NZ Army Day is celebrated on 25 March, the anniversary of the day in 1845 when the New Zealand Legislative Council passed the first Militia Act on 25 March 1845 constituting the New Zealand Army.
ANZAC Day is the main annual commemorative activity for New Zealand soldiers. On 25 April each year the landings at Gallipoli are remembered, though the day has come to mean remembering the fallen from all wars in which New Zealand has been involved. While a New Zealand public holiday, it is a duty day for New Zealand military personnel, who, even if not involved in official commemorative activities are required to attend an ANZAC Day Dawn Parade in ceremonial uniform in their home location.
Remembrance Day, commemorating the end of World War I on 11 November 1918, is marked by official activities with a military contribution normally with parades and church services on the closest Sunday. However, ANZAC Day has a much greater profile and involves a much higher proportion of military personnel.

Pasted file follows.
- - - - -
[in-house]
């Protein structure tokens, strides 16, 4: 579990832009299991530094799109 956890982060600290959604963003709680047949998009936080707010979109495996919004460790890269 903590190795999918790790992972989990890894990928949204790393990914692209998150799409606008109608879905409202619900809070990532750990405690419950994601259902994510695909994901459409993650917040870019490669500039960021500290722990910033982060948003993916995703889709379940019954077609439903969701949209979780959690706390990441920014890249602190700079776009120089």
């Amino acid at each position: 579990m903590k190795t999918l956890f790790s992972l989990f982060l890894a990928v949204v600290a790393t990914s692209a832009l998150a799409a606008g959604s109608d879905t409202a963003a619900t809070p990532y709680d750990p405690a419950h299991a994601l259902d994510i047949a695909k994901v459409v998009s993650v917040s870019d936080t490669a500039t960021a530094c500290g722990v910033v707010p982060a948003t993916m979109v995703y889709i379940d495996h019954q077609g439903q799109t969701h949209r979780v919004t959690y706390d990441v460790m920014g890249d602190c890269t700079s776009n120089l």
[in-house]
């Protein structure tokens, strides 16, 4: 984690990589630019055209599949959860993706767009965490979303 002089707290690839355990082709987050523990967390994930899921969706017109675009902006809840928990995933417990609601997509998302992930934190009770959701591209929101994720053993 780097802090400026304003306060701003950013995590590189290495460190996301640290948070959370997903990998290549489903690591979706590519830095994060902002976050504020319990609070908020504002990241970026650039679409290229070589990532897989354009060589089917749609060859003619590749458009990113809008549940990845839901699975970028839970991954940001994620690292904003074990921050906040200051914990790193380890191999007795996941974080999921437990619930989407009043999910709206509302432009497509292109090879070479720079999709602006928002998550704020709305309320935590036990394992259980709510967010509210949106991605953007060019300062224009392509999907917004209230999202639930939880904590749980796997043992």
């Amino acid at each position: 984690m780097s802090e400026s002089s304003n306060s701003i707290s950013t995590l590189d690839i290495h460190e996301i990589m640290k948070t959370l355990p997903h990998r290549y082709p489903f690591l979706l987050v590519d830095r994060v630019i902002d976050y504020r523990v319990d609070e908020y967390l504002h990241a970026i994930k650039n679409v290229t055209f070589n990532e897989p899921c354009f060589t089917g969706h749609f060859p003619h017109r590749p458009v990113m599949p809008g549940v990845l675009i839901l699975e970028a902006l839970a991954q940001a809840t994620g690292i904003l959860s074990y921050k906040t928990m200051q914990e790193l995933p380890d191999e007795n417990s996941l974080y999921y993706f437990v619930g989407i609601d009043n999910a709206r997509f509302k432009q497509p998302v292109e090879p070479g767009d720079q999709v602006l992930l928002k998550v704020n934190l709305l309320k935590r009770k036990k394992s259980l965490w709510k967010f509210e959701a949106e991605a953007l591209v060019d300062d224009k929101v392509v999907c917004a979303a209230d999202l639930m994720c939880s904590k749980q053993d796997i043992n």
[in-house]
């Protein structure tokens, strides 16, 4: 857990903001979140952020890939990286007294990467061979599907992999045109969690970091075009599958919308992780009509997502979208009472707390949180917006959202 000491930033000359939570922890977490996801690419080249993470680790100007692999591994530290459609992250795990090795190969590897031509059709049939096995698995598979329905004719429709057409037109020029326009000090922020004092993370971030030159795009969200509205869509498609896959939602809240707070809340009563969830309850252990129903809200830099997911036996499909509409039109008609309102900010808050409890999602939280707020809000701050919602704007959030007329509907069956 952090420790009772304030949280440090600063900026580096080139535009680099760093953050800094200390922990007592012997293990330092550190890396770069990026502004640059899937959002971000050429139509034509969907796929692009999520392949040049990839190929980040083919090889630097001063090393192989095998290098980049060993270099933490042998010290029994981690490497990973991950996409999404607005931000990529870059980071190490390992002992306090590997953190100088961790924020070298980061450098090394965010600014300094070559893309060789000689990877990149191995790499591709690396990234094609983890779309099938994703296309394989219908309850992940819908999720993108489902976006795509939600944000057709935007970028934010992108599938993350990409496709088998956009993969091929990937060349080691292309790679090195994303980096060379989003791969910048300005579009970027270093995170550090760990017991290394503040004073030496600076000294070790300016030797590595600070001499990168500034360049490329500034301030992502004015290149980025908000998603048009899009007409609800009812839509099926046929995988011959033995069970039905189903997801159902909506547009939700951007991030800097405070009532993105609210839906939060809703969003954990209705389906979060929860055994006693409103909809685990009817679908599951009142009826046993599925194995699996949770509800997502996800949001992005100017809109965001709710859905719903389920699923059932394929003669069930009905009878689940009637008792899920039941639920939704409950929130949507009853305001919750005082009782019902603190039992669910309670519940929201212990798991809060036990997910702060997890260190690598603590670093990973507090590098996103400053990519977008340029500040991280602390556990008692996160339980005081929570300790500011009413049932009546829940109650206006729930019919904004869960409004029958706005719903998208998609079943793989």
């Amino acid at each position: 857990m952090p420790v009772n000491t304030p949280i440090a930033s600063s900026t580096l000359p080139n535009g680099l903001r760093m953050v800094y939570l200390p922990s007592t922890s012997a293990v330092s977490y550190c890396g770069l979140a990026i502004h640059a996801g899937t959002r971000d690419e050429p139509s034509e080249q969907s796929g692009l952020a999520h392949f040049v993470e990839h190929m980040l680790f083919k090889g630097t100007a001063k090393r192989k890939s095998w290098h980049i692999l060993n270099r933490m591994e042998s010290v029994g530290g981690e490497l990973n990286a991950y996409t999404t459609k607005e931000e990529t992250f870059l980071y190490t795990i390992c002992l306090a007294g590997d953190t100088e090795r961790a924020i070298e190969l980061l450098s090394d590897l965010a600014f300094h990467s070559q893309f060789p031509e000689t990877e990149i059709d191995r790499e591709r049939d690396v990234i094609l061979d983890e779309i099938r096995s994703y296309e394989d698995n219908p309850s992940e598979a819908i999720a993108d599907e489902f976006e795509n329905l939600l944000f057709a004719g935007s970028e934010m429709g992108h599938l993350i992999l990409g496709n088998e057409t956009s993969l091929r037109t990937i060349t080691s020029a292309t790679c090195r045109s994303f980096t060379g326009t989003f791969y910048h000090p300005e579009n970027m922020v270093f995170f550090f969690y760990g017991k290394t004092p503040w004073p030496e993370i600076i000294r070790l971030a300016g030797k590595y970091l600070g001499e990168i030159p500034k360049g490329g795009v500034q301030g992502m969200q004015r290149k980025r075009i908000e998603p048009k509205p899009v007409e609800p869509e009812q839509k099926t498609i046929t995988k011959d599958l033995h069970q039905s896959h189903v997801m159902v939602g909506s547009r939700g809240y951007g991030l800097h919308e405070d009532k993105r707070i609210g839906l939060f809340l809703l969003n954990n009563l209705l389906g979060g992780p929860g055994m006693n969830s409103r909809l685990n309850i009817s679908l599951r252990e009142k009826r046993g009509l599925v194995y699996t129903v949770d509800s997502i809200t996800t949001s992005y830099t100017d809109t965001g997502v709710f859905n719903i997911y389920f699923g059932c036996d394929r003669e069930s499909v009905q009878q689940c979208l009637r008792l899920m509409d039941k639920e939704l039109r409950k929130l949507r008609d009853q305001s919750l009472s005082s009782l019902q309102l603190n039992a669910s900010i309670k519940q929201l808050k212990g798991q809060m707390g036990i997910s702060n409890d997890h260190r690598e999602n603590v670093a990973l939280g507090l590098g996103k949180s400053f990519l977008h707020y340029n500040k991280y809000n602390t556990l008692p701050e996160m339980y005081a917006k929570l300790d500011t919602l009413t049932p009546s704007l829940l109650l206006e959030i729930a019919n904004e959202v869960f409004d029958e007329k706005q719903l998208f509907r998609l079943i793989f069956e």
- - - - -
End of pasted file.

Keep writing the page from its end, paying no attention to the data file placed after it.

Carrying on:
New Zealand Wars Day is commemorated on 28 October, this is the national day marking the 19th-century New Zealand Wars.
The various regiments of the New Zealand Army mark their own Corps Days, many of which are derived from those of the corresponding British regiments. Examples are Cambrai Day on 20 November for the Royal New Zealand Armoured Corps, St Barbara's Day on 4 December for the Royal Regiment of New Zealand Artillery.
- Military history of New Zealand
- New Zealand Defence Force
- New Zealand Cadet Corps